Similarly, as shown in FIG. 9, the present invention may also accommodate a semiconductor package 124 having a silicon portion 134 which is recessed within the ceramic portion 132. In particular, a seat recess 114 is provided to receive and house silicon portion 134. As a result, such a configuration may result in top surface 135 of silicon 134 being lower than top surface 133 of ceramic portion 132. The present invention may easily accommodate such a configuration whereby heat dissipating member 120 is threaded downwardly to the appropriate height to communicate with top surface 135 of silicon 134. As a result of the configuration of the present invention, a wide array of different types of semiconductor devices may be accommodated.
Turning now to FIGS. 10-12, an alternative embodiment 200 of the present invention is shown. Referring to FIG. 10, alternative embodiment 200 is, essentially identical to the preferred embodiment of the present invention; however, collar 252 is provided with heat dissipating elements 253 to improve the overall heat dissipation of the assembly. Alternative embodiment 200 includes semiconductor socket 216, commonly installed on or hard-wired to a circuit board (not shown) includes an array of contacts 238 which serve as BGA ball seats for engagement with BGA balls 136 on the underside of BGA semiconductor device package 218. As a result, contact array 238, via socket 216, serves as an interconnection for BGA semiconductor device 218 and the non-soldered engagement of balls 236 thereto to maintain electrical interconnection between BGA device 218 and socket 216.
In particular, BGA device 218 includes a ceramic portion 232 containing internal interconnections (not shown) from silicon portion 234 to BGA contact balls 236. BGA device 218 provides a top surface 233 of ceramic 232 as well as a second top surface 235 of silicon portion 234. BGA device package 218 is installed onto its socket 216 so that solder balls 236 communicate with corresponding seats 238.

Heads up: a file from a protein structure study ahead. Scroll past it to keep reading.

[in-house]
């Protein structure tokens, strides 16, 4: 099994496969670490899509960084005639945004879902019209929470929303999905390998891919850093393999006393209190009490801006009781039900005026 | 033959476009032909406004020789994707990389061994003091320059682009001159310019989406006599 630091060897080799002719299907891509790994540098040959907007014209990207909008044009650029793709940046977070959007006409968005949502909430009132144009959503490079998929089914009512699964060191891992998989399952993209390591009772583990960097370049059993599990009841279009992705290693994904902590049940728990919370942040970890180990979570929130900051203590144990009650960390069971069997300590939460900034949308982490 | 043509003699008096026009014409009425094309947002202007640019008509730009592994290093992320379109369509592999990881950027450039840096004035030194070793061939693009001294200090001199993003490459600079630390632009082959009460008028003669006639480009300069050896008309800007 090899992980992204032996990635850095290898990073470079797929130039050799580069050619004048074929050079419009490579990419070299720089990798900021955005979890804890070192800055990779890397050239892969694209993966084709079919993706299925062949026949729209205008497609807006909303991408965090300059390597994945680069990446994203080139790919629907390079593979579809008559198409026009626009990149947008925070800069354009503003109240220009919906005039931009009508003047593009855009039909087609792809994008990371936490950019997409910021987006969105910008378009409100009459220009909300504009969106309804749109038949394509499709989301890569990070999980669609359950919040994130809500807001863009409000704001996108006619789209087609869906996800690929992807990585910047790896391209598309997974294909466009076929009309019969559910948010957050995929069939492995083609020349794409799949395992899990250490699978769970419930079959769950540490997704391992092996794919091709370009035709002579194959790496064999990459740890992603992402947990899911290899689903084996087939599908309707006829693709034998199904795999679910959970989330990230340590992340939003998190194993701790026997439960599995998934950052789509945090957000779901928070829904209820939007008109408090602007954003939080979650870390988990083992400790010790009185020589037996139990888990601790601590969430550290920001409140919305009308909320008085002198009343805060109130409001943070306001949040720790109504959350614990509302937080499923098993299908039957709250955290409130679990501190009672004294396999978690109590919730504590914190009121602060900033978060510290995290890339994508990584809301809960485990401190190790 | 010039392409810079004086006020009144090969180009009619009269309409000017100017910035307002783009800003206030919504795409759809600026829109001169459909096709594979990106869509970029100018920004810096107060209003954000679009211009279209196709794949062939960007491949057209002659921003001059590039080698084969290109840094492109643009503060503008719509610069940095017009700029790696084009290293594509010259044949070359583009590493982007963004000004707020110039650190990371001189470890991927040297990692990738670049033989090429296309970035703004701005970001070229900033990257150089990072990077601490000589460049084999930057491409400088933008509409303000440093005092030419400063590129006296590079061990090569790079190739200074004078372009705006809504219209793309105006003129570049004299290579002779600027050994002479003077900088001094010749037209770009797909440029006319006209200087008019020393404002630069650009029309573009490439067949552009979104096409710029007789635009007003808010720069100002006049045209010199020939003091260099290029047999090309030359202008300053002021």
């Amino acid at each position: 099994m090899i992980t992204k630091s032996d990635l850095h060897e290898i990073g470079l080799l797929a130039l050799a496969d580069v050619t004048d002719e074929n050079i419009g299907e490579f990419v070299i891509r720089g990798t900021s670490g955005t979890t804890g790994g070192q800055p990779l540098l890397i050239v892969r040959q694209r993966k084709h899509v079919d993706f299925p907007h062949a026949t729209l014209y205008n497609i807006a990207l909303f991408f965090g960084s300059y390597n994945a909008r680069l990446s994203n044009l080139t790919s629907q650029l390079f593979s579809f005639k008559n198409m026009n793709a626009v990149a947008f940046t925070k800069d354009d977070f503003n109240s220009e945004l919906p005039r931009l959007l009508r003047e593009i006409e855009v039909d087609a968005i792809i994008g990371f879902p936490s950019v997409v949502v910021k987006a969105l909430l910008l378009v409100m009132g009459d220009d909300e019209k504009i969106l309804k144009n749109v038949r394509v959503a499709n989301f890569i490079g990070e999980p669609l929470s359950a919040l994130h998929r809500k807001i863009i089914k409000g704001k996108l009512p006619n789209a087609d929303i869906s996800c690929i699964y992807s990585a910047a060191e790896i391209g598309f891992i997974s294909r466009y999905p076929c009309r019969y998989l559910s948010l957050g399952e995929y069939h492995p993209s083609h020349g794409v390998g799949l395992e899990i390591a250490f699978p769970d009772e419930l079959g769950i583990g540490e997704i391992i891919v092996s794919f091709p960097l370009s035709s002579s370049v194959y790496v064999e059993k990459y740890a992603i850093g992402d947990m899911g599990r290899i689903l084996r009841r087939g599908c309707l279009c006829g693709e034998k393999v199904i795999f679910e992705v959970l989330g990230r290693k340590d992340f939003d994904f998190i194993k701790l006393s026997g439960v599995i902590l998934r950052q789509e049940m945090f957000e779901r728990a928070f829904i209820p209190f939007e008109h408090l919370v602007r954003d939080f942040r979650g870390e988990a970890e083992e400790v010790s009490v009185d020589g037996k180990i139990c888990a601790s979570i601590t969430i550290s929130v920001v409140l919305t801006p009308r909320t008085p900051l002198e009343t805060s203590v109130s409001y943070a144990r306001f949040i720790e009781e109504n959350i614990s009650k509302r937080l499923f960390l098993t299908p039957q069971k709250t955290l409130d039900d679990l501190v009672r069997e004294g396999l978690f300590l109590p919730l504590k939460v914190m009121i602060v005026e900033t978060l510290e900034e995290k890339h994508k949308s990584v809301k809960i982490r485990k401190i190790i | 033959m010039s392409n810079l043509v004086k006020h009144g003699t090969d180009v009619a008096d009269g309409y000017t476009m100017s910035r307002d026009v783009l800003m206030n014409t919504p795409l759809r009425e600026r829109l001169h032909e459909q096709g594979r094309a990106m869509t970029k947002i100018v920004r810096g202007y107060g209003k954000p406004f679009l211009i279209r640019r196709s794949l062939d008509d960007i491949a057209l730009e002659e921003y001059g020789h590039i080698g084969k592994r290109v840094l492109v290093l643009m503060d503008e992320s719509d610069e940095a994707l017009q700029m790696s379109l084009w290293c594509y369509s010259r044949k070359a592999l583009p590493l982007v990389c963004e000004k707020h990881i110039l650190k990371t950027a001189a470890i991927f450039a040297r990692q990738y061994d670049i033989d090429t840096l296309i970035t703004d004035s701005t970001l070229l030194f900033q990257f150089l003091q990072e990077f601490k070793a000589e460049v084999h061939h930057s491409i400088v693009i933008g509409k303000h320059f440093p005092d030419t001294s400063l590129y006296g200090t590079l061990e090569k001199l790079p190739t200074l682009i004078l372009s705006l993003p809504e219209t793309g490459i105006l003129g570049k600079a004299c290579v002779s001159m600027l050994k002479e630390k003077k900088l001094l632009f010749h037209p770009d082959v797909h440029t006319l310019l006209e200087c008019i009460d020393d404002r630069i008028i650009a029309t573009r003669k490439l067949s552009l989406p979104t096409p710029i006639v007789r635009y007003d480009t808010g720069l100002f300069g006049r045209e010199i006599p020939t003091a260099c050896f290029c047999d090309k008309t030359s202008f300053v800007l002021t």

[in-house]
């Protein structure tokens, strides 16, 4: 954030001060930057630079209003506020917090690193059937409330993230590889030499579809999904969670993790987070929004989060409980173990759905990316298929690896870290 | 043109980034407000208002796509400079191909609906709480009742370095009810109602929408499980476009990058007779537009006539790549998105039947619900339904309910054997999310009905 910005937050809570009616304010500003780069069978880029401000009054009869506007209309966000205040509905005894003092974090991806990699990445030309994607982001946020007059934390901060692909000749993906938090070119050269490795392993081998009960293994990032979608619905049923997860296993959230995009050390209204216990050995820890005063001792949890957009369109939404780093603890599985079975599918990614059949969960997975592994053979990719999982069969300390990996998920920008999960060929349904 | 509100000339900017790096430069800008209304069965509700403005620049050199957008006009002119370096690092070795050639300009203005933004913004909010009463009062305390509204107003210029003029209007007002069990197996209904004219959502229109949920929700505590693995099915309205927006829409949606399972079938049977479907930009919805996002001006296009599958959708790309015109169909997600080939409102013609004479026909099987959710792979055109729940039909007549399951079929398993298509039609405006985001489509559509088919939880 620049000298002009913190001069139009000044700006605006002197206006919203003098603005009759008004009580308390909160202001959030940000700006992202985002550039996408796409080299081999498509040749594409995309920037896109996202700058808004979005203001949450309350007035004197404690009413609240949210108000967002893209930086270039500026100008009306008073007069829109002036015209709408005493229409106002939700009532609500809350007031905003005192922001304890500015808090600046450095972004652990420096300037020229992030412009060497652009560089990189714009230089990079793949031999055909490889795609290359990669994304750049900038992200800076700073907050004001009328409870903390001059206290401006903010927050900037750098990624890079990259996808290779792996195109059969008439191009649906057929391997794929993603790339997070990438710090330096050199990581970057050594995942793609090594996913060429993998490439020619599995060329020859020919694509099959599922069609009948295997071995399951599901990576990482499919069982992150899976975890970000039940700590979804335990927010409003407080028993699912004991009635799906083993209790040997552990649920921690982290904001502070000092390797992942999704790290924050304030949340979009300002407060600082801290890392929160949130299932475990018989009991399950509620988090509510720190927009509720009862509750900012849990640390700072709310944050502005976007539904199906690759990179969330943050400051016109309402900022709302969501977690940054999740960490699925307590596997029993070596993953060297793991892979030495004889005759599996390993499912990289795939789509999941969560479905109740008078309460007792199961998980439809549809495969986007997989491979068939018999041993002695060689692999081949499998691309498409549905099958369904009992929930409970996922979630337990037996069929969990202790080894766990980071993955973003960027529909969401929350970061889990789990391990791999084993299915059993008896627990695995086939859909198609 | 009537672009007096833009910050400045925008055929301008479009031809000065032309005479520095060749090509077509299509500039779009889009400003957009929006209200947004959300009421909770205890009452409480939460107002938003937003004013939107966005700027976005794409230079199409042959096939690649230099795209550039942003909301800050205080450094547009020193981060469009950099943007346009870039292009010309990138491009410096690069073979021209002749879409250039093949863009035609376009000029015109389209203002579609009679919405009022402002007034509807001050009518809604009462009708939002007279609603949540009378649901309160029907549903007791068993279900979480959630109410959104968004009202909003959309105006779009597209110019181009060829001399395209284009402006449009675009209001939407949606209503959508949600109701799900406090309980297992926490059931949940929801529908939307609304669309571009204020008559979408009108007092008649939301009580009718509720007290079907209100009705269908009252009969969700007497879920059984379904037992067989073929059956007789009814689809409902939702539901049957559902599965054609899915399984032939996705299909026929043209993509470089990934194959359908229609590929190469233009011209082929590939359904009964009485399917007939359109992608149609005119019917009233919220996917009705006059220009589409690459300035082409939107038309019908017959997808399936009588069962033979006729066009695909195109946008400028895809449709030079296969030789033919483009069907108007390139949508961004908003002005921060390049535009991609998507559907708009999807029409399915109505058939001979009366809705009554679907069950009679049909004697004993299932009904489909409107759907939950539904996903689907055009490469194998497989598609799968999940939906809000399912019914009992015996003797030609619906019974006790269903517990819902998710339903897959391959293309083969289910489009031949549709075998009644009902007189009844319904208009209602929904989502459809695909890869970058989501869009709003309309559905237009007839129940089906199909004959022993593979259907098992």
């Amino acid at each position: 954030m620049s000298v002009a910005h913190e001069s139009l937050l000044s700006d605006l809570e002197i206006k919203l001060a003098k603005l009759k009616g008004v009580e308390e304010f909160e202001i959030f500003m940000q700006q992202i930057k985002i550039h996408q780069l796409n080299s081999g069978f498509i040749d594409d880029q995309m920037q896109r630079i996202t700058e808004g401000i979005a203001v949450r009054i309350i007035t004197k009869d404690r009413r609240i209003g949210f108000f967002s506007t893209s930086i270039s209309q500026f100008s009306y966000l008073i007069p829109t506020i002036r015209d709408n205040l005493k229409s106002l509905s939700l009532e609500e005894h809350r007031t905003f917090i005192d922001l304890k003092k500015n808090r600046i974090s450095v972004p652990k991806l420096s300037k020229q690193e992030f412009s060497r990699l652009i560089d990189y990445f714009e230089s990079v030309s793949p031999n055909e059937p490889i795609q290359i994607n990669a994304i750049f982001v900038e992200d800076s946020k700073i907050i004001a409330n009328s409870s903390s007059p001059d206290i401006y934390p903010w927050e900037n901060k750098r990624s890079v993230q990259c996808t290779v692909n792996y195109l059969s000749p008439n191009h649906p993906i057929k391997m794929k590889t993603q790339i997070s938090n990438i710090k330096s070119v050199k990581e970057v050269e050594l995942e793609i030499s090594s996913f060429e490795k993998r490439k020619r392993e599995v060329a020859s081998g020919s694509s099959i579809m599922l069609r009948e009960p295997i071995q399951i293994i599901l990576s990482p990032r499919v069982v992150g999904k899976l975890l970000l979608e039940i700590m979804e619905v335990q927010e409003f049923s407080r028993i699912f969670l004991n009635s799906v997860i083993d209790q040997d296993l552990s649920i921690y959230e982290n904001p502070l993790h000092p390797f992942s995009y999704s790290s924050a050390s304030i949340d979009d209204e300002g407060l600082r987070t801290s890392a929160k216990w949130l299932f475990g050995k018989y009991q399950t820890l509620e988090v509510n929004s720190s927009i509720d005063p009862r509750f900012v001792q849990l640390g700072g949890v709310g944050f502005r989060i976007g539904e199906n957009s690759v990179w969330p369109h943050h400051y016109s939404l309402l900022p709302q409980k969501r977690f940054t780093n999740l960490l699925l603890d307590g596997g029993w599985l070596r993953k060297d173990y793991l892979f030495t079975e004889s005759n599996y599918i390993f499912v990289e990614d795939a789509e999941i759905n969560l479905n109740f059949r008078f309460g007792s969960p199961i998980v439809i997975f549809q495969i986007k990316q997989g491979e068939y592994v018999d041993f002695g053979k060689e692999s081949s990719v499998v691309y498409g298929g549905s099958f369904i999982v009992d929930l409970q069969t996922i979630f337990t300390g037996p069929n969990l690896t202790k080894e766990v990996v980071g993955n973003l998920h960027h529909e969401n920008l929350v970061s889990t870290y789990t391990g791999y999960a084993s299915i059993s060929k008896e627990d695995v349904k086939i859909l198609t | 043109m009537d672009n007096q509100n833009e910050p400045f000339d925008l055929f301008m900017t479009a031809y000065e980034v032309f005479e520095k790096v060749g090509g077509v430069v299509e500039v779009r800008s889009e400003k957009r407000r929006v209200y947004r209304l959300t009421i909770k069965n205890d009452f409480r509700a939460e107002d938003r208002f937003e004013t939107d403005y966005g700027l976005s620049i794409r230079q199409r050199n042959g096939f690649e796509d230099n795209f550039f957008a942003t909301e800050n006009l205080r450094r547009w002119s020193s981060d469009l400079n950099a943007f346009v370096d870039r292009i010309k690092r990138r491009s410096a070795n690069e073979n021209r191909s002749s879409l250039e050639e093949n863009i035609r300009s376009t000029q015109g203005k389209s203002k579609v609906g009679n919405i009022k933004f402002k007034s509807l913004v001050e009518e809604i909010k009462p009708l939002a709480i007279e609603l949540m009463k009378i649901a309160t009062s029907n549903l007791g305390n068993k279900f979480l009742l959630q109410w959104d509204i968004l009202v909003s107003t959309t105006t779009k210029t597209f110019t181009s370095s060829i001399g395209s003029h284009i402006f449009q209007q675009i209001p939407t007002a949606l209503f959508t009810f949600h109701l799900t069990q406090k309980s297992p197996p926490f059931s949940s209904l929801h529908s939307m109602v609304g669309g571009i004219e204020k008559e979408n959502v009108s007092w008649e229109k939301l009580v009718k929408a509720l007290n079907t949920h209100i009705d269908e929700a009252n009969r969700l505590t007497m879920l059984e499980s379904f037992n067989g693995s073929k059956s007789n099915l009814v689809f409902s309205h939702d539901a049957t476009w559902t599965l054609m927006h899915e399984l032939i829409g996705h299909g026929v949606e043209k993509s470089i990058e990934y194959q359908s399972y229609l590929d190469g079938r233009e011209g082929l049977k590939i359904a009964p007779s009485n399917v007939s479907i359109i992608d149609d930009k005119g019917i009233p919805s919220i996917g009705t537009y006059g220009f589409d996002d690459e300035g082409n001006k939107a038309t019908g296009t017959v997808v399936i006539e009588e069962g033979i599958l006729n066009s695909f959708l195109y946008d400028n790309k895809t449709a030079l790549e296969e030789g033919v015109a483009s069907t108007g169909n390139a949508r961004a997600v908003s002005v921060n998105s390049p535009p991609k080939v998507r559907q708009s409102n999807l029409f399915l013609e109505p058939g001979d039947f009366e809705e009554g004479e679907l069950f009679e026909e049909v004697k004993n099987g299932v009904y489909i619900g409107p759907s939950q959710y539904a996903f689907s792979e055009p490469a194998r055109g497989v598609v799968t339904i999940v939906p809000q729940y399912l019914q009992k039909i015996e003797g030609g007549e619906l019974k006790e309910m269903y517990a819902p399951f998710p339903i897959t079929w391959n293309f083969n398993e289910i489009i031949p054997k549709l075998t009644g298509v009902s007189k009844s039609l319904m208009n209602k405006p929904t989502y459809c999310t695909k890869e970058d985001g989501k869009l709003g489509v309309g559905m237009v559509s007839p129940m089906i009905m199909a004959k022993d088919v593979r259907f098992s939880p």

Still referring to FIG. 10, the heat sink assembly 200 of the present invention, in similar fashion to the preferred embodiment shown in FIG. 1, includes clip 246 with a central top member 247 having a threaded aperture or bore 242 therethrough. Legs 226 downwardly extend or depend from top member 246. The free ends of legs 126 include inwardly turned flanges 228 for securing clip 246 relative to socket 216. In particular, protrusions or lips 228 engage with aperture 230 in the side walls of socket 216. As a result, clip 246 is secured relative to socket 216 and can adequately provide a framework for the heat sink assembly 200 of the present invention. It should be understood that legs 226 may be modified in similar to the preferred embodiment 100 discussed above.
Referring now to FIGS. 10-12, semiconductor package 218 is positioned on socket 216 and clip 246 is positioned over socket 216 with semiconductor device package 218 disposed therebetween. Flanges 228 of legs 226 reside within apertures 230 and socket 216. Such connection can be made by snapping clip 246 over socket 216 via an outwardly camming action of angled surfaces 229 of legs 226 so that flanges 228 can clear into apertures 130.
Once clip 246 is secured in place relative to socket 216, collar 252, with outer male threads 254 and inner female threaded bore 256 is threadably installed into female threaded aperture 242 of clip 246. Heat dissipating members 253 preferably emanate upwardly from collar 252 so as to further improve the overall heat dissipation capability of assembly 200. Threaded installation of collar 252 into clip 246 may be carried out by manual hand-threading by gripping onto heat dissipating members 253 to facilitate rotation of collar 252.
FIGS. 11 and 12 illustrate different stages of the installation of alternative embodiment 200. The engagement of lower surface 260 of collar 252 to top surface 233 of ceramic portion 232 and engagement of lower surface 221 of heat dissipating member 220 to top surface 235 of silicon portion 234 is, essentially, identical to that carried out in the assembly 100 of the preferred embodiment.